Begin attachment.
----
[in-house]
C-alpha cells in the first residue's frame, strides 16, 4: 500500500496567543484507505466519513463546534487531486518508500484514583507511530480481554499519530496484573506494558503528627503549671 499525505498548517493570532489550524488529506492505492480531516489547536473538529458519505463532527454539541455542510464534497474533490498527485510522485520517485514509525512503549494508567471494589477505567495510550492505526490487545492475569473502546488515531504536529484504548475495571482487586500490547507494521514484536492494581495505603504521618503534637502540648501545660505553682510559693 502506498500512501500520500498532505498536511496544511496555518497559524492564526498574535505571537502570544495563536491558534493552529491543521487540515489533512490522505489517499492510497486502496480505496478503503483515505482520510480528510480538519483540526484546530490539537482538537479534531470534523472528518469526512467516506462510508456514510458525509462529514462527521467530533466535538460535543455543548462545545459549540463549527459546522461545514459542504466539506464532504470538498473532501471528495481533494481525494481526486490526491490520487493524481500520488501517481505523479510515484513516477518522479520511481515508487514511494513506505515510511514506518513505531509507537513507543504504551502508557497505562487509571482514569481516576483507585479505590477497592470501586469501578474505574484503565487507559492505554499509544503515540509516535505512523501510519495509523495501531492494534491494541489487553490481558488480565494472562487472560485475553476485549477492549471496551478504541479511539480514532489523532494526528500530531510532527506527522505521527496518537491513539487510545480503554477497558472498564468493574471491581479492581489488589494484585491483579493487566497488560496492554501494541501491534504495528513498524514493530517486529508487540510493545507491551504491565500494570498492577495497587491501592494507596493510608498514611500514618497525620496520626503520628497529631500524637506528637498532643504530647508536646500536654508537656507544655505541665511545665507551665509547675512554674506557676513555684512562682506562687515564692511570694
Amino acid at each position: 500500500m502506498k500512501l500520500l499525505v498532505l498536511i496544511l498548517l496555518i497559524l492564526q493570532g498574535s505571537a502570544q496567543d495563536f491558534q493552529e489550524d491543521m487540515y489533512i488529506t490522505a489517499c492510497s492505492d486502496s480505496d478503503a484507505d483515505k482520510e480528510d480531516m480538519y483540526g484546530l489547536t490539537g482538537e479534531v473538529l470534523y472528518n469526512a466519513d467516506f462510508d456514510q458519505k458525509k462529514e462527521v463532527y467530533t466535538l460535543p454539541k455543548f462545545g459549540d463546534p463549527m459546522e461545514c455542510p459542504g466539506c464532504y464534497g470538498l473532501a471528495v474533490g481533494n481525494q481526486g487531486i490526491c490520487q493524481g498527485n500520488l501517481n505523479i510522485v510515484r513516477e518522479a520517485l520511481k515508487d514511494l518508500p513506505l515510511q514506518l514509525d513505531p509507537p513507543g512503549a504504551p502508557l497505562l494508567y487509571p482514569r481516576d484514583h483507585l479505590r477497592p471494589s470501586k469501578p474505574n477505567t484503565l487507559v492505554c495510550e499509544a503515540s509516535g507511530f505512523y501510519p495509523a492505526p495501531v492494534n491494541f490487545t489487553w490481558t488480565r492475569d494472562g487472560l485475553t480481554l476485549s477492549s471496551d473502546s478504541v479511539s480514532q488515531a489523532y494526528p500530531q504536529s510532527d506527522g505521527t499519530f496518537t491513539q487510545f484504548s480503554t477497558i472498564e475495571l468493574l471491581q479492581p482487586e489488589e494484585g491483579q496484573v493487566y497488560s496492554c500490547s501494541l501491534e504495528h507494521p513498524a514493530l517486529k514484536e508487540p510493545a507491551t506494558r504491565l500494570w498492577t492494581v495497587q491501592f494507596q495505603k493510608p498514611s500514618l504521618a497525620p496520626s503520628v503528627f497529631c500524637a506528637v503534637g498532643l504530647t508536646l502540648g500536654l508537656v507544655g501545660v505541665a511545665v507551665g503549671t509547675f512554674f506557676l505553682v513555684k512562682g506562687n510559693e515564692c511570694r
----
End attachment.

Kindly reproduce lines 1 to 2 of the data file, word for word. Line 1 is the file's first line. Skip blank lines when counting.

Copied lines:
[in-house]
C-alpha cells in the first residue's frame, strides 16, 4: 500500500496567543484507505466519513463546534487531486518508500484514583507511530480481554499519530496484573506494558503528627503549671 499525505498548517493570532489550524488529506492505492480531516489547536473538529458519505463532527454539541455542510464534497474533490498527485510522485520517485514509525512503549494508567471494589477505567495510550492505526490487545492475569473502546488515531504536529484504548475495571482487586500490547507494521514484536492494581495505603504521618503534637502540648501545660505553682510559693 502506498500512501500520500498532505498536511496544511496555518497559524492564526498574535505571537502570544495563536491558534493552529491543521487540515489533512490522505489517499492510497486502496480505496478503503483515505482520510480528510480538519483540526484546530490539537482538537479534531470534523472528518469526512467516506462510508456514510458525509462529514462527521467530533466535538460535543455543548462545545459549540463549527459546522461545514459542504466539506464532504470538498473532501471528495481533494481525494481526486490526491490520487493524481500520488501517481505523479510515484513516477518522479520511481515508487514511494513506505515510511514506518513505531509507537513507543504504551502508557497505562487509571482514569481516576483507585479505590477497592470501586469501578474505574484503565487507559492505554499509544503515540509516535505512523501510519495509523495501531492494534491494541489487553490481558488480565494472562487472560485475553476485549477492549471496551478504541479511539480514532489523532494526528500530531510532527506527522505521527496518537491513539487510545480503554477497558472498564468493574471491581479492581489488589494484585491483579493487566497488560496492554501494541501491534504495528513498524514493530517486529508487540510493545507491551504491565500494570498492577495497587491501592494507596493510608498514611500514618497525620496520626503520628497529631500524637506528637498532643504530647508536646500536654508537656507544655505541665511545665507551665509547675512554674506557676513555684512562682506562687515564692511570694